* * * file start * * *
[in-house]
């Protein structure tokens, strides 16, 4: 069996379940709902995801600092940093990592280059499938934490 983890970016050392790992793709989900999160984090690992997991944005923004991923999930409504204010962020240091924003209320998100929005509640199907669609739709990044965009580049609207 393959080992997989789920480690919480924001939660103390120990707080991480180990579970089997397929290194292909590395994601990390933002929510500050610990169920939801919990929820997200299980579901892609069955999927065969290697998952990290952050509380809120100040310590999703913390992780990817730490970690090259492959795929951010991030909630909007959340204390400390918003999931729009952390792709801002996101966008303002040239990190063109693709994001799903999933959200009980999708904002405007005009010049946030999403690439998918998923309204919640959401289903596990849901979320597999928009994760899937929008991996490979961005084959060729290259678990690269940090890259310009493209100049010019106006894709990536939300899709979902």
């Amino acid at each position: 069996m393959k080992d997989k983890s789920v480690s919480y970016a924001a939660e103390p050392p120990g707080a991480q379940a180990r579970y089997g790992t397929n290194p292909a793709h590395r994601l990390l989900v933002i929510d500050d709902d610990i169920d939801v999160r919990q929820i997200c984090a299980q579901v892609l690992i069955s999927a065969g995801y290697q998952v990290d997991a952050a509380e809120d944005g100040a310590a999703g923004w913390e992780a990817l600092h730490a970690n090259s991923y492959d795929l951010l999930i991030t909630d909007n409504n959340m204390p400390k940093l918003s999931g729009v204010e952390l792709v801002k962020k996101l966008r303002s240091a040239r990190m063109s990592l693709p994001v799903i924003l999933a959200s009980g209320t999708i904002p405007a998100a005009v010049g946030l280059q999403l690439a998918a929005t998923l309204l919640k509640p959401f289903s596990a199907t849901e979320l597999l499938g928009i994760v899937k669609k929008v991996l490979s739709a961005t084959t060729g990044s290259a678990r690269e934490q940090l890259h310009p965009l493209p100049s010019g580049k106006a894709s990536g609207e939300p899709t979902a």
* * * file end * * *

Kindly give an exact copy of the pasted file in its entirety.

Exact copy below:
[in-house]
């Protein structure tokens, strides 16, 4: 069996379940709902995801600092940093990592280059499938934490 983890970016050392790992793709989900999160984090690992997991944005923004991923999930409504204010962020240091924003209320998100929005509640199907669609739709990044965009580049609207 393959080992997989789920480690919480924001939660103390120990707080991480180990579970089997397929290194292909590395994601990390933002929510500050610990169920939801919990929820997200299980579901892609069955999927065969290697998952990290952050509380809120100040310590999703913390992780990817730490970690090259492959795929951010991030909630909007959340204390400390918003999931729009952390792709801002996101966008303002040239990190063109693709994001799903999933959200009980999708904002405007005009010049946030999403690439998918998923309204919640959401289903596990849901979320597999928009994760899937929008991996490979961005084959060729290259678990690269940090890259310009493209100049010019106006894709990536939300899709979902």
């Amino acid at each position: 069996m393959k080992d997989k983890s789920v480690s919480y970016a924001a939660e103390p050392p120990g707080a991480q379940a180990r579970y089997g790992t397929n290194p292909a793709h590395r994601l990390l989900v933002i929510d500050d709902d610990i169920d939801v999160r919990q929820i997200c984090a299980q579901v892609l690992i069955s999927a065969g995801y290697q998952v990290d997991a952050a509380e809120d944005g100040a310590a999703g923004w913390e992780a990817l600092h730490a970690n090259s991923y492959d795929l951010l999930i991030t909630d909007n409504n959340m204390p400390k940093l918003s999931g729009v204010e952390l792709v801002k962020k996101l966008r303002s240091a040239r990190m063109s990592l693709p994001v799903i924003l999933a959200s009980g209320t999708i904002p405007a998100a005009v010049g946030l280059q999403l690439a998918a929005t998923l309204l919640k509640p959401f289903s596990a199907t849901e979320l597999l499938g928009i994760v899937k669609k929008v991996l490979s739709a961005t084959t060729g990044s290259a678990r690269e934490q940090l890259h310009p965009l493209p100049s010019g580049k106006a894709s990536g609207e939300p899709t979902a």